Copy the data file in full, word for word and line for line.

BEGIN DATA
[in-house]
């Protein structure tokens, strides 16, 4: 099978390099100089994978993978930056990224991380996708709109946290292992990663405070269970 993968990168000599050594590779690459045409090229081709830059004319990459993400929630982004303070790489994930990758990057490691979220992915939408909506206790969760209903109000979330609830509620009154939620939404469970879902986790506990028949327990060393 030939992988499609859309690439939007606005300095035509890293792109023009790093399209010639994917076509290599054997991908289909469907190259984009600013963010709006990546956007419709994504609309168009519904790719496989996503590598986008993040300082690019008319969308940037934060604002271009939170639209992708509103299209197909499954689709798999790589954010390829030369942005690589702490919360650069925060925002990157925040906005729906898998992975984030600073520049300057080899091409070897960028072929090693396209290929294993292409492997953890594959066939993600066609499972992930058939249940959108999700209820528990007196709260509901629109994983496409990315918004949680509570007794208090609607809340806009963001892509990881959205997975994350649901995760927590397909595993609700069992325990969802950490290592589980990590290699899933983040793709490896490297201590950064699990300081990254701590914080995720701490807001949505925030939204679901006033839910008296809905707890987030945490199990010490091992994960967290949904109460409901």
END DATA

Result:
[in-house]
């Protein structure tokens, strides 16, 4: 099978390099100089994978993978930056990224991380996708709109946290292992990663405070269970 993968990168000599050594590779690459045409090229081709830059004319990459993400929630982004303070790489994930990758990057490691979220992915939408909506206790969760209903109000979330609830509620009154939620939404469970879902986790506990028949327990060393 030939992988499609859309690439939007606005300095035509890293792109023009790093399209010639994917076509290599054997991908289909469907190259984009600013963010709006990546956007419709994504609309168009519904790719496989996503590598986008993040300082690019008319969308940037934060604002271009939170639209992708509103299209197909499954689709798999790589954010390829030369942005690589702490919360650069925060925002990157925040906005729906898998992975984030600073520049300057080899091409070897960028072929090693396209290929294993292409492997953890594959066939993600066609499972992930058939249940959108999700209820528990007196709260509901629109994983496409990315918004949680509570007794208090609607809340806009963001892509990881959205997975994350649901995760927590397909595993609700069992325990969802950490290592589980990590290699899933983040793709490896490297201590950064699990300081990254701590914080995720701490807001949505925030939204679901006033839910008296809905707890987030945490199990010490091992994960967290949904109460409901």